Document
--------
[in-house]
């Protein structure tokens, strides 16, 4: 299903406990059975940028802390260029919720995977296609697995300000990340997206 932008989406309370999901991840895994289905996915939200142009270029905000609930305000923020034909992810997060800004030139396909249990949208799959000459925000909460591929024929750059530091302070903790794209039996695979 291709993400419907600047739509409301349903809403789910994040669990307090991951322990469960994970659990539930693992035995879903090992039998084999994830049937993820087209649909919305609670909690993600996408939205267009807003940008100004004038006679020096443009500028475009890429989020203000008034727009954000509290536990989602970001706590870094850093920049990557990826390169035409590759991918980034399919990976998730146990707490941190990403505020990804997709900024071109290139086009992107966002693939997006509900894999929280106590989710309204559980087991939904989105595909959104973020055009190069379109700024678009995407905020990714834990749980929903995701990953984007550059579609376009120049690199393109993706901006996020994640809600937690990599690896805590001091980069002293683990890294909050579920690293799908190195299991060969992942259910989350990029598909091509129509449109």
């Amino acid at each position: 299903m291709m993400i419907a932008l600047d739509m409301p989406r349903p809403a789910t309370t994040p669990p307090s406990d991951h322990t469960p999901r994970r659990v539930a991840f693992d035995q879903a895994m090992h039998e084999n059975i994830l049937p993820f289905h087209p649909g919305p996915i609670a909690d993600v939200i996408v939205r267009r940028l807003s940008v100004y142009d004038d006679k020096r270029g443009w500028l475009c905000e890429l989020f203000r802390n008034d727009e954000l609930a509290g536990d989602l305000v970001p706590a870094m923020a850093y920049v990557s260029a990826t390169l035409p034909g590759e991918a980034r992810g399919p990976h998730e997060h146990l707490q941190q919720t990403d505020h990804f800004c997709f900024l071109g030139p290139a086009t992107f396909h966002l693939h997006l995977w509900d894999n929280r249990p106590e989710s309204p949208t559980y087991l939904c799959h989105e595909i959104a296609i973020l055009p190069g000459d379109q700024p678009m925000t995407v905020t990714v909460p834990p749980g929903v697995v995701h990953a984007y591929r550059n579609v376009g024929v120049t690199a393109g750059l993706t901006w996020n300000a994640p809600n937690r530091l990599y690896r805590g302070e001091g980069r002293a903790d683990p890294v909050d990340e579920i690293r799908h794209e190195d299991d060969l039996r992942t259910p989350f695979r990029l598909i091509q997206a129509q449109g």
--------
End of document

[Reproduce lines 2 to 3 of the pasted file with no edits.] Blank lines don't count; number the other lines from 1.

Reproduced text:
């Protein structure tokens, strides 16, 4: 299903406990059975940028802390260029919720995977296609697995300000990340997206 932008989406309370999901991840895994289905996915939200142009270029905000609930305000923020034909992810997060800004030139396909249990949208799959000459925000909460591929024929750059530091302070903790794209039996695979 291709993400419907600047739509409301349903809403789910994040669990307090991951322990469960994970659990539930693992035995879903090992039998084999994830049937993820087209649909919305609670909690993600996408939205267009807003940008100004004038006679020096443009500028475009890429989020203000008034727009954000509290536990989602970001706590870094850093920049990557990826390169035409590759991918980034399919990976998730146990707490941190990403505020990804997709900024071109290139086009992107966002693939997006509900894999929280106590989710309204559980087991939904989105595909959104973020055009190069379109700024678009995407905020990714834990749980929903995701990953984007550059579609376009120049690199393109993706901006996020994640809600937690990599690896805590001091980069002293683990890294909050579920690293799908190195299991060969992942259910989350990029598909091509129509449109």
């Amino acid at each position: 299903m291709m993400i419907a932008l600047d739509m409301p989406r349903p809403a789910t309370t994040p669990p307090s406990d991951h322990t469960p999901r994970r659990v539930a991840f693992d035995q879903a895994m090992h039998e084999n059975i994830l049937p993820f289905h087209p649909g919305p996915i609670a909690d993600v939200i996408v939205r267009r940028l807003s940008v100004y142009d004038d006679k020096r270029g443009w500028l475009c905000e890429l989020f203000r802390n008034d727009e954000l609930a509290g536990d989602l305000v970001p706590a870094m923020a850093y920049v990557s260029a990826t390169l035409p034909g590759e991918a980034r992810g399919p990976h998730e997060h146990l707490q941190q919720t990403d505020h990804f800004c997709f900024l071109g030139p290139a086009t992107f396909h966002l693939h997006l995977w509900d894999n929280r249990p106590e989710s309204p949208t559980y087991l939904c799959h989105e595909i959104a296609i973020l055009p190069g000459d379109q700024p678009m925000t995407v905020t990714v909460p834990p749980g929903v697995v995701h990953a984007y591929r550059n579609v376009g024929v120049t690199a393109g750059l993706t901006w996020n300000a994640p809600n937690r530091l990599y690896r805590g302070e001091g980069r002293a903790d683990p890294v909050d990340e579920i690293r799908h794209e190195d299991d060969l039996r992942t259910p989350f695979r990029l598909i091509q997206a129509q449109g």